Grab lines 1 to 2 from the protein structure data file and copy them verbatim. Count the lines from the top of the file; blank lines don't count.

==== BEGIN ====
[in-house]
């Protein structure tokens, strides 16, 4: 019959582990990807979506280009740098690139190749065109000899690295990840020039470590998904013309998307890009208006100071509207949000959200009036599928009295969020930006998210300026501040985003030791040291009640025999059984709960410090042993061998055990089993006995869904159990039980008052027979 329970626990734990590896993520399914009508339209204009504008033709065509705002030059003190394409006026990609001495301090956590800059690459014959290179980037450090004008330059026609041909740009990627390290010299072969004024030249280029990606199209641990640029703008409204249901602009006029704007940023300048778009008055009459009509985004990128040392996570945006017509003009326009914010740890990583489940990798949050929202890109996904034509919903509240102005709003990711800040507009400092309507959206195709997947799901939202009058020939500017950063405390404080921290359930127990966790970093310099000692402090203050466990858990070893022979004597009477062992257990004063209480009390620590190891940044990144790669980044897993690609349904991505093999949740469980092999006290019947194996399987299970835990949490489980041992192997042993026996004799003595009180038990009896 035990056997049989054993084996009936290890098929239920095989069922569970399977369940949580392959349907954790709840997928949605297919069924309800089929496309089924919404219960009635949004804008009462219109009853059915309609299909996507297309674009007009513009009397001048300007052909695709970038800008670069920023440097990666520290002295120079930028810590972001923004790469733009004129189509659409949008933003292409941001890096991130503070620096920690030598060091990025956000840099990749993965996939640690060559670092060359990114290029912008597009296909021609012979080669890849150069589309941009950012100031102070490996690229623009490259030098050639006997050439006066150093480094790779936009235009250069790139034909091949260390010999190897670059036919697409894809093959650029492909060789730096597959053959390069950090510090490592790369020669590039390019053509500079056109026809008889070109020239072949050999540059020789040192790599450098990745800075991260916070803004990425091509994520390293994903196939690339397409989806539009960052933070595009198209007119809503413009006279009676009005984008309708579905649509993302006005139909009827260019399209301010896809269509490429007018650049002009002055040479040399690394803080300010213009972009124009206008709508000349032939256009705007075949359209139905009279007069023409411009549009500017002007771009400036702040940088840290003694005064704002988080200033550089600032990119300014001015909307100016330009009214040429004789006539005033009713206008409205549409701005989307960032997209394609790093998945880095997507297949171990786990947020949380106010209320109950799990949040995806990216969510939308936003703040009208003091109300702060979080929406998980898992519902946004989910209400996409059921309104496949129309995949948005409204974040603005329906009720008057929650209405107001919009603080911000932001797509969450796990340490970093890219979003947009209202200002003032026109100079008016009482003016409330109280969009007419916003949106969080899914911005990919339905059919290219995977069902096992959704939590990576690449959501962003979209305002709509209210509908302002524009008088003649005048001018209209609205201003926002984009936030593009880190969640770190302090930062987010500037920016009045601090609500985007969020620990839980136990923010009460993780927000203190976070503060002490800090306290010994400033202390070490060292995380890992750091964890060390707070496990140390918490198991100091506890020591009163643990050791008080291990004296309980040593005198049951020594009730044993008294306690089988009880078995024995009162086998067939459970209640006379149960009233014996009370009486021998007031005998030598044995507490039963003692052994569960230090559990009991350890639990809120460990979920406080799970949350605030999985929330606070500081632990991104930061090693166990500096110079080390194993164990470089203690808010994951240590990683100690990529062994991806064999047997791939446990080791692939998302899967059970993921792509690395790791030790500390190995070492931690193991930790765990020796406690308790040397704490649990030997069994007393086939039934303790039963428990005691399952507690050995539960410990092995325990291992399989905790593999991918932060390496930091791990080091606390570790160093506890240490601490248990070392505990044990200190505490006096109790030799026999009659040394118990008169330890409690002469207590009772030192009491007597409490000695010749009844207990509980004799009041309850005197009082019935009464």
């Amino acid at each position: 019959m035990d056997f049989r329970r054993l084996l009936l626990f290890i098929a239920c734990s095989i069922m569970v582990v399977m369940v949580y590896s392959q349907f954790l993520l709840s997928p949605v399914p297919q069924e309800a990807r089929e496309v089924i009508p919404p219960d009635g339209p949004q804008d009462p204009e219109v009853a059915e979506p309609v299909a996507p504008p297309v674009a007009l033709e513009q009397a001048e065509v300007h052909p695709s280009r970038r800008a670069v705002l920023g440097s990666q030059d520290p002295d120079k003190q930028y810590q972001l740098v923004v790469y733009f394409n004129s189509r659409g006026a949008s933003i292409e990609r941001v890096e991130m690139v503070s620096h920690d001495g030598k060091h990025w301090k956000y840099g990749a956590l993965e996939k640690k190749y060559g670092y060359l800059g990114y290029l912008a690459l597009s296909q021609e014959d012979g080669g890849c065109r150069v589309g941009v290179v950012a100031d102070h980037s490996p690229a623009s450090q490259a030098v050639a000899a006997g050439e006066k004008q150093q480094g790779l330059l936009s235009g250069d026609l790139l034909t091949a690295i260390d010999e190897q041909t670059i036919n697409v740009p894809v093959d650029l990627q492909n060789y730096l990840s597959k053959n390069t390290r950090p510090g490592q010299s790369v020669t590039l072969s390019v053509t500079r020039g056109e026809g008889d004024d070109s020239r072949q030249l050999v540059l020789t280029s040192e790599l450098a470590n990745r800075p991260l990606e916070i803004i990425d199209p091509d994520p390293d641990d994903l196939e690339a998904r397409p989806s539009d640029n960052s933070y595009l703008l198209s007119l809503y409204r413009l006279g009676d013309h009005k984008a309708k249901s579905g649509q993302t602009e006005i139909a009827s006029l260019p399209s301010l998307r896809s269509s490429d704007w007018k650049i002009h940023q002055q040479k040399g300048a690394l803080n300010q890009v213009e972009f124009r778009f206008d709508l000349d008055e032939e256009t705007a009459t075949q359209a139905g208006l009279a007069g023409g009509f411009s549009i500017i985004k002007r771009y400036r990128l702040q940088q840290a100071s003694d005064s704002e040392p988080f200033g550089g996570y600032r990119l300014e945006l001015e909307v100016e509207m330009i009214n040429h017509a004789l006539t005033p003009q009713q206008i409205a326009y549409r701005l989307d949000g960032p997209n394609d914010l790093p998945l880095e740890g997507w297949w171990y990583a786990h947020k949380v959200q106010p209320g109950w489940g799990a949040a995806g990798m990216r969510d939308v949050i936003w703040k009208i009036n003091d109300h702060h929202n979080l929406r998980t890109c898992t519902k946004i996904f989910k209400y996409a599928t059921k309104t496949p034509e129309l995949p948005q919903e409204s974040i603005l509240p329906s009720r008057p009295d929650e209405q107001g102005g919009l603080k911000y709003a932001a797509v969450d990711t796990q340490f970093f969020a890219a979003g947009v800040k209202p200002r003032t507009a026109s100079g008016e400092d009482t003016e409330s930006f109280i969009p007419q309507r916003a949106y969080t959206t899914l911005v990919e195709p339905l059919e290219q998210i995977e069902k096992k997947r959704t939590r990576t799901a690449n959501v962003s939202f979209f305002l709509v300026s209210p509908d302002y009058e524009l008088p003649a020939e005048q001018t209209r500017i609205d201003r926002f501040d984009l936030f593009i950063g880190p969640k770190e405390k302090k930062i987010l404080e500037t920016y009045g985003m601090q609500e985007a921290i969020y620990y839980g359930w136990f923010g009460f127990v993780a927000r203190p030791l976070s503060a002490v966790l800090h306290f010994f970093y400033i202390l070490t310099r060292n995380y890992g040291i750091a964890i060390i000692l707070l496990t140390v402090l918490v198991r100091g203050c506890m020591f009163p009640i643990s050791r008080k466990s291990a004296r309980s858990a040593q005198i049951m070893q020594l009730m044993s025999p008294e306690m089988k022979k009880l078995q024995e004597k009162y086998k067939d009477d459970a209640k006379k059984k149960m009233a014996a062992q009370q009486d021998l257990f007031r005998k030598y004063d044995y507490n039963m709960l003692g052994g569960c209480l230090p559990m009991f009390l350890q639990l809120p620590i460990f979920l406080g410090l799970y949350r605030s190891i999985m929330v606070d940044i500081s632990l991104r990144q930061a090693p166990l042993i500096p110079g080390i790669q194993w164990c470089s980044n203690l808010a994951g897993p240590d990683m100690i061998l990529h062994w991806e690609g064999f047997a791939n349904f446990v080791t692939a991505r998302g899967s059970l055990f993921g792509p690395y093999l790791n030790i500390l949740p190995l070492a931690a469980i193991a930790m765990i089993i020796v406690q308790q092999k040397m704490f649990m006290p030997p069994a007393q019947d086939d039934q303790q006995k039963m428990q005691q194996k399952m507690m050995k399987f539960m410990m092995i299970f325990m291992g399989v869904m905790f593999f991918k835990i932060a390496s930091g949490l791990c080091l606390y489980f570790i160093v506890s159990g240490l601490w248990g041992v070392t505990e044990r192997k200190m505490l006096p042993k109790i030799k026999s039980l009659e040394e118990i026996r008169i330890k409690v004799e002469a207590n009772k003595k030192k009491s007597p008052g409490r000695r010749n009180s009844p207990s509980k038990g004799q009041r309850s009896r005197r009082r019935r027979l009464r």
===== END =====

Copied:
[in-house]
């Protein structure tokens, strides 16, 4: 019959582990990807979506280009740098690139190749065109000899690295990840020039470590998904013309998307890009208006100071509207949000959200009036599928009295969020930006998210300026501040985003030791040291009640025999059984709960410090042993061998055990089993006995869904159990039980008052027979 329970626990734990590896993520399914009508339209204009504008033709065509705002030059003190394409006026990609001495301090956590800059690459014959290179980037450090004008330059026609041909740009990627390290010299072969004024030249280029990606199209641990640029703008409204249901602009006029704007940023300048778009008055009459009509985004990128040392996570945006017509003009326009914010740890990583489940990798949050929202890109996904034509919903509240102005709003990711800040507009400092309507959206195709997947799901939202009058020939500017950063405390404080921290359930127990966790970093310099000692402090203050466990858990070893022979004597009477062992257990004063209480009390620590190891940044990144790669980044897993690609349904991505093999949740469980092999006290019947194996399987299970835990949490489980041992192997042993026996004799003595009180038990009896 035990056997049989054993084996009936290890098929239920095989069922569970399977369940949580392959349907954790709840997928949605297919069924309800089929496309089924919404219960009635949004804008009462219109009853059915309609299909996507297309674009007009513009009397001048300007052909695709970038800008670069920023440097990666520290002295120079930028810590972001923004790469733009004129189509659409949008933003292409941001890096991130503070620096920690030598060091990025956000840099990749993965996939640690060559670092060359990114290029912008597009296909021609012979080669890849150069589309941009950012100031102070490996690229623009490259030098050639006997050439006066150093480094790779936009235009250069790139034909091949260390010999190897670059036919697409894809093959650029492909060789730096597959053959390069950090510090490592790369020669590039390019053509500079056109026809008889070109020239072949050999540059020789040192790599450098990745800075991260916070803004990425091509994520390293994903196939690339397409989806539009960052933070595009198209007119809503413009006279009676009005984008309708579905649509993302006005139909009827260019399209301010896809269509490429007018650049002009002055040479040399690394803080300010213009972009124009206008709508000349032939256009705007075949359209139905009279007069023409411009549009500017002007771009400036702040940088840290003694005064704002988080200033550089600032990119300014001015909307100016330009009214040429004789006539005033009713206008409205549409701005989307960032997209394609790093998945880095997507297949171990786990947020949380106010209320109950799990949040995806990216969510939308936003703040009208003091109300702060979080929406998980898992519902946004989910209400996409059921309104496949129309995949948005409204974040603005329906009720008057929650209405107001919009603080911000932001797509969450796990340490970093890219979003947009209202200002003032026109100079008016009482003016409330109280969009007419916003949106969080899914911005990919339905059919290219995977069902096992959704939590990576690449959501962003979209305002709509209210509908302002524009008088003649005048001018209209609205201003926002984009936030593009880190969640770190302090930062987010500037920016009045601090609500985007969020620990839980136990923010009460993780927000203190976070503060002490800090306290010994400033202390070490060292995380890992750091964890060390707070496990140390918490198991100091506890020591009163643990050791008080291990004296309980040593005198049951020594009730044993008294306690089988009880078995024995009162086998067939459970209640006379149960009233014996009370009486021998007031005998030598044995507490039963003692052994569960230090559990009991350890639990809120460990979920406080799970949350605030999985929330606070500081632990991104930061090693166990500096110079080390194993164990470089203690808010994951240590990683100690990529062994991806064999047997791939446990080791692939998302899967059970993921792509690395790791030790500390190995070492931690193991930790765990020796406690308790040397704490649990030997069994007393086939039934303790039963428990005691399952507690050995539960410990092995325990291992399989905790593999991918932060390496930091791990080091606390570790160093506890240490601490248990070392505990044990200190505490006096109790030799026999009659040394118990008169330890409690002469207590009772030192009491007597409490000695010749009844207990509980004799009041309850005197009082019935009464």